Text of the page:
Eventually I got back to fishing with the plan to fish for a few minutes and then head home. What I was really looking for was some early season crappie. Usually you can start catching them on this particular body of water by the first of March. Since this year was unusually cold, I didn't have a lot of faith in finding any but knew where to cast in case they were around.

On the second cast to a very good drop off that normally has some fish hanging around, I looked down just before pulling my fly out of the water at the end of the retrieve. You can probably imagine how surprised I was when I noticed a shadow behind the little leech pattern. I stopped and let the fly start to drop past the fishes nose. That did the trick! It opened its mouth and inhaled the fly.



My surprise was even greater when, after hooking the fish, it finally came to the surface and I realized it was not a crappie or a bluegill but a little bass. That made my day. I was happy enough to be satisfied with one fish. After all, I probably had only fished for 15-20 minutes, taken a few pictures of the landscape, and caught a bass. How much better could it get?

The fog had rolled back some while I was fishing, so after releasing the fish, I took another picture or two. Maybe 4 or 5 more casts were made but I knew that it was time to head home. The trip was a success, and it is a poor sport who demands more from the water than one deserves. I had already been blessed beyond my expectations and figured that it wasn't a good time to get selfish.


Today we have some rain moving in or else I would be out there again. Maybe we'll get a break in the rain that is long enough for me to get back out there. I know there are some monster fish in that lake and today is probably as good a day as any to try and catch one. They are probably hungry after such a long cold winter...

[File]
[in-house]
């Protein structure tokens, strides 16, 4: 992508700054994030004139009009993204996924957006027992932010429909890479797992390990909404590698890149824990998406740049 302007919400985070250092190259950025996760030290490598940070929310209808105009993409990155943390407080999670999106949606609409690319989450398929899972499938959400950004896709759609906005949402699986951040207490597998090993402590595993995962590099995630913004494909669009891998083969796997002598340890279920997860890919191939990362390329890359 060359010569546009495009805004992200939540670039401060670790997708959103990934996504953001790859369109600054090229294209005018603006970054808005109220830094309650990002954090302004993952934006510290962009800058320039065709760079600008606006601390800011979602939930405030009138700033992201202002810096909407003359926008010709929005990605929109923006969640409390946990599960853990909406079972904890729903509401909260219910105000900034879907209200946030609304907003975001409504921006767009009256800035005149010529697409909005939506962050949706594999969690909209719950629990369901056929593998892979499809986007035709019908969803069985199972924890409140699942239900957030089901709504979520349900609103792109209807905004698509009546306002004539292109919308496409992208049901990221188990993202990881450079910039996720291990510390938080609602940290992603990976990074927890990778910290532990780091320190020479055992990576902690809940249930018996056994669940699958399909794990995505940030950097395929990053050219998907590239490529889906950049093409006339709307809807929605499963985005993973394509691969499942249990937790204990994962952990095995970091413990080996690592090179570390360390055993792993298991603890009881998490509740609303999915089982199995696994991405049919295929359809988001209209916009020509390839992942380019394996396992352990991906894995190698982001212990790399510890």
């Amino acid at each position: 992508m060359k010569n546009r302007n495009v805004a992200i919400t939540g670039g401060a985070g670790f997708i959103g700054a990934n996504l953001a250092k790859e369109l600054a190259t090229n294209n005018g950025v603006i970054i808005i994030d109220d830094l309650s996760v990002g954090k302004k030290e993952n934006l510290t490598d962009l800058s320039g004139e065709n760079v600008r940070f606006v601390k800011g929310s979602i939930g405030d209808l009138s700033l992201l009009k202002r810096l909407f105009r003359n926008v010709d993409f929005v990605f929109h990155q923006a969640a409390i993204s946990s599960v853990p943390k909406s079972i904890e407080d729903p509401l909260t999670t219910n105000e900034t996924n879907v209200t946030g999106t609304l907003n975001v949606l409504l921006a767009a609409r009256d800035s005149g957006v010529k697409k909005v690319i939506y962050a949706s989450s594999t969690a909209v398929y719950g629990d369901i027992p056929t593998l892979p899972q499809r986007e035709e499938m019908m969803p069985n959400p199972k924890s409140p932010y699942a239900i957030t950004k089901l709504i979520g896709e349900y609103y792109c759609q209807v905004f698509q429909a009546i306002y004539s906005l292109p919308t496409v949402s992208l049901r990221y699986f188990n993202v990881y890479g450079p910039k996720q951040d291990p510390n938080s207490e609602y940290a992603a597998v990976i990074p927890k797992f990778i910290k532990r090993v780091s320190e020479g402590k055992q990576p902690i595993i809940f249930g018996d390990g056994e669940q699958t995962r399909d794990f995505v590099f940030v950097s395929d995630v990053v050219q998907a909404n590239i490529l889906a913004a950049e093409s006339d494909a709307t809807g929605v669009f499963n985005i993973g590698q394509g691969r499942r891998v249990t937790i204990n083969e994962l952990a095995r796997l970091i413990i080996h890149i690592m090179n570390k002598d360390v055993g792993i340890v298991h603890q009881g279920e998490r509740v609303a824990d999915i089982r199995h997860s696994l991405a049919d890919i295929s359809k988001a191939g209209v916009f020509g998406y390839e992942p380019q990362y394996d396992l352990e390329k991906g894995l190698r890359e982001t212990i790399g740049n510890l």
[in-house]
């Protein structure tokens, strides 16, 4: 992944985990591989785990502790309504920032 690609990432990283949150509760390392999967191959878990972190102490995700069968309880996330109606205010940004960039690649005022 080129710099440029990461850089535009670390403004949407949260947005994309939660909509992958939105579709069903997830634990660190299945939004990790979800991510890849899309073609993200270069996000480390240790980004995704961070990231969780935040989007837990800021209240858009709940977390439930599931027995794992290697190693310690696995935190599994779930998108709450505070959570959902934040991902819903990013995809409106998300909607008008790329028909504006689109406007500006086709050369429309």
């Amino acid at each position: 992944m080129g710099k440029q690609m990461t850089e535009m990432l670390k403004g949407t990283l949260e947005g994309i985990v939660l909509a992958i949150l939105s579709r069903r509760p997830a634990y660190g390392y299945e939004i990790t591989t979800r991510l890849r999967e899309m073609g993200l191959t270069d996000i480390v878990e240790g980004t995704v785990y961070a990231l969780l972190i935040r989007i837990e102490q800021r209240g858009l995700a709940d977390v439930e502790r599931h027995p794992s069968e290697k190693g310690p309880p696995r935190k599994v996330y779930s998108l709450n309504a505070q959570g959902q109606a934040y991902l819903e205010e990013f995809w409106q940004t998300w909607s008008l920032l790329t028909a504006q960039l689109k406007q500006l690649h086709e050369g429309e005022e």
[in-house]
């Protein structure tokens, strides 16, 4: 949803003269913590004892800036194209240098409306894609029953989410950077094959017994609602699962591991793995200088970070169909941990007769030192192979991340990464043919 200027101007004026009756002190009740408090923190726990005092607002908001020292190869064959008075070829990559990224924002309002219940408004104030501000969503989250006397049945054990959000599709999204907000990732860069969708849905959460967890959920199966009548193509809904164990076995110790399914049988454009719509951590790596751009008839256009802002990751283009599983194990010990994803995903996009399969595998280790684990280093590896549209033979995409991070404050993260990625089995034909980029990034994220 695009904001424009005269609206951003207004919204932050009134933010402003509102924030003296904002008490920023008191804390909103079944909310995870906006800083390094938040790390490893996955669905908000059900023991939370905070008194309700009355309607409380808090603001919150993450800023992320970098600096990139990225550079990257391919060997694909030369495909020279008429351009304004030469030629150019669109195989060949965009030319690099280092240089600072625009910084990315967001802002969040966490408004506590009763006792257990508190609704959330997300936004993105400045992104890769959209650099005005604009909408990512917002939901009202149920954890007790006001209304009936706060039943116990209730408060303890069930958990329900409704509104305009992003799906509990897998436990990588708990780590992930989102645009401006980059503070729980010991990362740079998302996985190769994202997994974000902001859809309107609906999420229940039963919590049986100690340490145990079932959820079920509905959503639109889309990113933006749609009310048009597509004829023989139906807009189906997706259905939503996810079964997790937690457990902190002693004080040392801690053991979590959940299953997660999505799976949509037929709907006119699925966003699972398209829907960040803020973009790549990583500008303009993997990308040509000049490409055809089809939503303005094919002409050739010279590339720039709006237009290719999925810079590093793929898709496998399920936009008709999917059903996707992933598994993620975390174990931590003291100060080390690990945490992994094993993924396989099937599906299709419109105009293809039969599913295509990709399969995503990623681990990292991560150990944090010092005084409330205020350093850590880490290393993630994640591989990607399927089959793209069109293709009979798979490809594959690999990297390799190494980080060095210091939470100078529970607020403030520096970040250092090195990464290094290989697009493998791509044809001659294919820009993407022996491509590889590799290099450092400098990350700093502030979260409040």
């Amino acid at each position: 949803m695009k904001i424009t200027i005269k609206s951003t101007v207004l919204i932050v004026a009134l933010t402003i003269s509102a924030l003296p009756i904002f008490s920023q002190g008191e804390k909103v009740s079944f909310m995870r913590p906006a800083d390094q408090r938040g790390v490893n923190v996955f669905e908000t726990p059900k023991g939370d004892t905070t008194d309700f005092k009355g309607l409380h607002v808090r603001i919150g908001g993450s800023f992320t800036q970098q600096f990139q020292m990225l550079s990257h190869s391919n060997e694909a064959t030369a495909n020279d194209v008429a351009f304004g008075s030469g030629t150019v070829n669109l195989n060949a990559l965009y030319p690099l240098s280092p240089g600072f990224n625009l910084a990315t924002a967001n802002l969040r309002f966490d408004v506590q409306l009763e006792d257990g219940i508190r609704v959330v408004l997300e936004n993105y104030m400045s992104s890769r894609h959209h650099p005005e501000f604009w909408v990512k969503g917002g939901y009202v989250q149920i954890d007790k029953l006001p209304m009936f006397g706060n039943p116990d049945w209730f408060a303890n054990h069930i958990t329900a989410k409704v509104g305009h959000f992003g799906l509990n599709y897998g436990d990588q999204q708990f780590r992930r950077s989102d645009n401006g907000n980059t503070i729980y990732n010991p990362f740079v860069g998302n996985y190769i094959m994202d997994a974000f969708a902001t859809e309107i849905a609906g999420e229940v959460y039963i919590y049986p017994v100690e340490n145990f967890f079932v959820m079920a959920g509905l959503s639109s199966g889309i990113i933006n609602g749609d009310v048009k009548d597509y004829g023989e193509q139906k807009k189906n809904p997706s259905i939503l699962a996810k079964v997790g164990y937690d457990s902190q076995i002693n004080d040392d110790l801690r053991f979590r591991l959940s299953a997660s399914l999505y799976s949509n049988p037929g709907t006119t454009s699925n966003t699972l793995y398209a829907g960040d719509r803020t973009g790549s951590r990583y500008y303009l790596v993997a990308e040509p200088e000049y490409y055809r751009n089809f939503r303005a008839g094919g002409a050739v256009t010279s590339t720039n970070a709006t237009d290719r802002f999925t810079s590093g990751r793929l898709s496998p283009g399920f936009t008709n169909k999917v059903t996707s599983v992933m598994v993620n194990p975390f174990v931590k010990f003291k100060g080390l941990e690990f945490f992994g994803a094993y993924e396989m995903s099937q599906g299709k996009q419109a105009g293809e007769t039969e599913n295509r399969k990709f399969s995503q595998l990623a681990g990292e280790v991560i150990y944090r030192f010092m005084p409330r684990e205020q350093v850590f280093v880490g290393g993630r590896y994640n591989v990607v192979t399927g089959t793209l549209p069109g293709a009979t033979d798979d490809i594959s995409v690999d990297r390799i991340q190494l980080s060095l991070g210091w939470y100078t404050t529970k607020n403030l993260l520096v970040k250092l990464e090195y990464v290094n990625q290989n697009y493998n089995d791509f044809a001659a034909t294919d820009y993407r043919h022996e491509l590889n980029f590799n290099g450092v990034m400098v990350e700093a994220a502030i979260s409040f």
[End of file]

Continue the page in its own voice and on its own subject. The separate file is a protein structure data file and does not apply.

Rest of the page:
8 comments:

  1. Nice pics David! Glad the bass wanted to play!

    ReplyDelete
  2. Glad to hear and see that you were able to get out. I am a little jealous as we are expecting around 10 inches of snow tomorrow. Im looking forward to finally being able to get out myself. I also enjoy throwing smaller flies for the panfish.

    ReplyDelete
    Replies
    1. Thankfully we didn't get too much winter weather here this time and it should melt off soon. I'll be fishing again this next week for sure. Good luck up there thawing out. Hope you can get out on the water soon.

      Delete
  3. Nice job, David. Appreciate the pictures, too. Thought I saw the Butterfly on my computer screen. But, alas, I was wrong it was only a small cookie smudge on my screen. Getting old is tough! By the way, I also fish a lot of Simi-seal leeches on the ponds out here, too!

    ReplyDelete
    Replies
    1. Mel, glad I'm not the only one who enjoys the Simi Seal leeches. They sure catch a lot of fish!

      Delete
  4. Nice! I've got about another month before the warm water activity here starts.

    ReplyDelete
    Replies
    1. I think ours should really get going in another couple of weeks but with all the crazy weather who knows.

      Delete

Newsletter

Subscribe to the Trout Zone Anglers Newsletter!

* indicates required